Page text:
In Re Tehum Care Services, Inc. (f/k/a Corizon Health Services)
Corizon Health Services was one of the nation’s largest providers of correctional health care services in the United States. At one point, Corizon delivered health care to over 300,000 people incarcerated in state prisons and county jails across the country. But instead of providing good or even adequate care, Corizon chose to maximize profits by cutting corners. This caused many deaths, and many more preventable injuries and pain. After years of losing business, Corizon’s management decided to file for bankruptcy — but not because the company was truly bankrupt. Now the rights of hundreds — if not thousands — of currently and formerly incarcerated people who were harmed by Corizon are at risk. Together with leading civil rights organizations, we are fighting to protect the due process rights of these people.
As of 2018, over half of the nation’s jails have privatized health care, outsourcing it to third parties like Corizon. Since 2011, Corizon Health Services was one of the nation’s largest correctional health care service providers in the country. At one time Corizon delivered health care to over 300,000 people incarcerated in state prisons and county jails across the country. Corizon maximized profits by providing substandard care — and sometimes no care at all — exposing incarcerated people to risks of serious harm and death. Facing growing financial and legal consequences for its pattern of unlawful conduct, in 2023 Corizon carried out a scheme designed to help it escape as much as possible: the “Texas Two-Step.” Here’s how it works:
Corizon splits itself into two new corporate entities: Tehum Care Services Inc. (“Bad Co.”) and CHS TX (“Good Co.”). Under Texas corporate law, this move is known as a divisional merger. Next, Corizon dumps all of its outstanding liabilities plus one million dollars cash into Bad Co. Then it puts all assets — including employees, active contracts, real estate, equipment, and the rest of its cash — into Good Co.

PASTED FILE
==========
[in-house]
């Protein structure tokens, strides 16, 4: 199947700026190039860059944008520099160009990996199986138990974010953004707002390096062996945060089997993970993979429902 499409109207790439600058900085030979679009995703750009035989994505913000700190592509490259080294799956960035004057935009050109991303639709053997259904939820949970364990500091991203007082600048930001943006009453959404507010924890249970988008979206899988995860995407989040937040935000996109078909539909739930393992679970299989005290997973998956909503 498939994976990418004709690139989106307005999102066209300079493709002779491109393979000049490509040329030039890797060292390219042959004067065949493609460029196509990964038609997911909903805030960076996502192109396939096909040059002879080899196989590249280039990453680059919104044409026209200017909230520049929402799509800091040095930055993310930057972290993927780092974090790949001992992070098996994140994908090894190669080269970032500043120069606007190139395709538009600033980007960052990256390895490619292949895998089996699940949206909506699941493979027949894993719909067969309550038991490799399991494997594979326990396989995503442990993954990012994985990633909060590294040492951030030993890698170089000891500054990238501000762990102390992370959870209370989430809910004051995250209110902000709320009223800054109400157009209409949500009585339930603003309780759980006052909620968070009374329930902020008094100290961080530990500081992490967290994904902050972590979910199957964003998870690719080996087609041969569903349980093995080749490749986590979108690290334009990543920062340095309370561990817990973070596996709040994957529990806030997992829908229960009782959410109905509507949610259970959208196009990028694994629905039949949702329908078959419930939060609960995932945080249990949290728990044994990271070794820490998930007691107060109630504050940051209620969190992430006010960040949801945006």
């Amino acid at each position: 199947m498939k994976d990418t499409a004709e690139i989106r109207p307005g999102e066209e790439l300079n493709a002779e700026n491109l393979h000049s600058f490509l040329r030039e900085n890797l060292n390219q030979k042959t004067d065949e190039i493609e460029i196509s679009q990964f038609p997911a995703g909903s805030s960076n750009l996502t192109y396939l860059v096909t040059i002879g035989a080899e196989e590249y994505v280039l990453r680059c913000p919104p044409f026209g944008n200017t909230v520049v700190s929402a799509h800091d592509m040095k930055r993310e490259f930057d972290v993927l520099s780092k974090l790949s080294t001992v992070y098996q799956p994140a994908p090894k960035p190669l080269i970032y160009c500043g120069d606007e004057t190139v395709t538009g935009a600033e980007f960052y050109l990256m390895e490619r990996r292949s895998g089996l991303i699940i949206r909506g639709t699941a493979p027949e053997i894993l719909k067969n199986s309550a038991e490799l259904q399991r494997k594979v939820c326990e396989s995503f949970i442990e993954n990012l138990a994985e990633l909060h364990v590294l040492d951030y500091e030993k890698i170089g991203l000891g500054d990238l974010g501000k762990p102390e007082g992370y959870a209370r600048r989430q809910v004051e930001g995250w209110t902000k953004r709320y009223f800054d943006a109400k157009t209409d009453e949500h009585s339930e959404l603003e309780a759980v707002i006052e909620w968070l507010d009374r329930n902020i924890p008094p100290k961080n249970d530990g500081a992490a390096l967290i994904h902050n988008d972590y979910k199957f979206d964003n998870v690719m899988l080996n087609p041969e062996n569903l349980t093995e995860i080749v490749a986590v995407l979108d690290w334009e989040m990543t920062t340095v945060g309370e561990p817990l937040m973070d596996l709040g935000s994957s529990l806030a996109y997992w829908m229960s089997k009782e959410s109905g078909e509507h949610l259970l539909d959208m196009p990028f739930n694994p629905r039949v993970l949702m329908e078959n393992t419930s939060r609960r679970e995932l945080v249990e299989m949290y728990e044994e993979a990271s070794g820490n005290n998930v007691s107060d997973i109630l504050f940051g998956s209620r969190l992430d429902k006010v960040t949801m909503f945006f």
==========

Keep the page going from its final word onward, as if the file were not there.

Liability-filled Bad Co. declares bankruptcy. Meanwhile, the Good Co. entity — with all the assets — rebrands itself as YesCare and continues business as usual, free from its debt and liabilities.
With this manipulation of Texas corporate law and the bankruptcy process, Corizon is unfairly shielding its assets from creditors. Filing for bankruptcy has also allowed Corizon to essentially stop all lawsuits against it or against certain individuals or correctional agencies Corizon promised to indemnify before the bankruptcy. Those cases include an action against a former Corizon doctor who allegedly sexually assaulted at least six women in custody at Rikers, and multiple cases relating to in-custody deaths. Justice has ground to a halt for incarcerated and formerly incarcerated people harmed by Corizon, as well as other creditors.
Because many of Corizon’s creditors are incarcerated individuals, we joined this case to make sure the bankruptcy court understands the obstacles that are unique to them. We authored an amicus (“friend of the court”) brief to explain how the bankruptcy proceeding might impact incarcerated creditors’ due process rights, and how the court can preserve those rights. We also argued that the bankruptcy’s proposed financing arrangement would reduce, or even eliminate, incarcerated creditors’ ability to recover. We asked that the Court delay entering a final financing agreement until it was satisfied that it has complied with incarcerated creditors’ due process rights.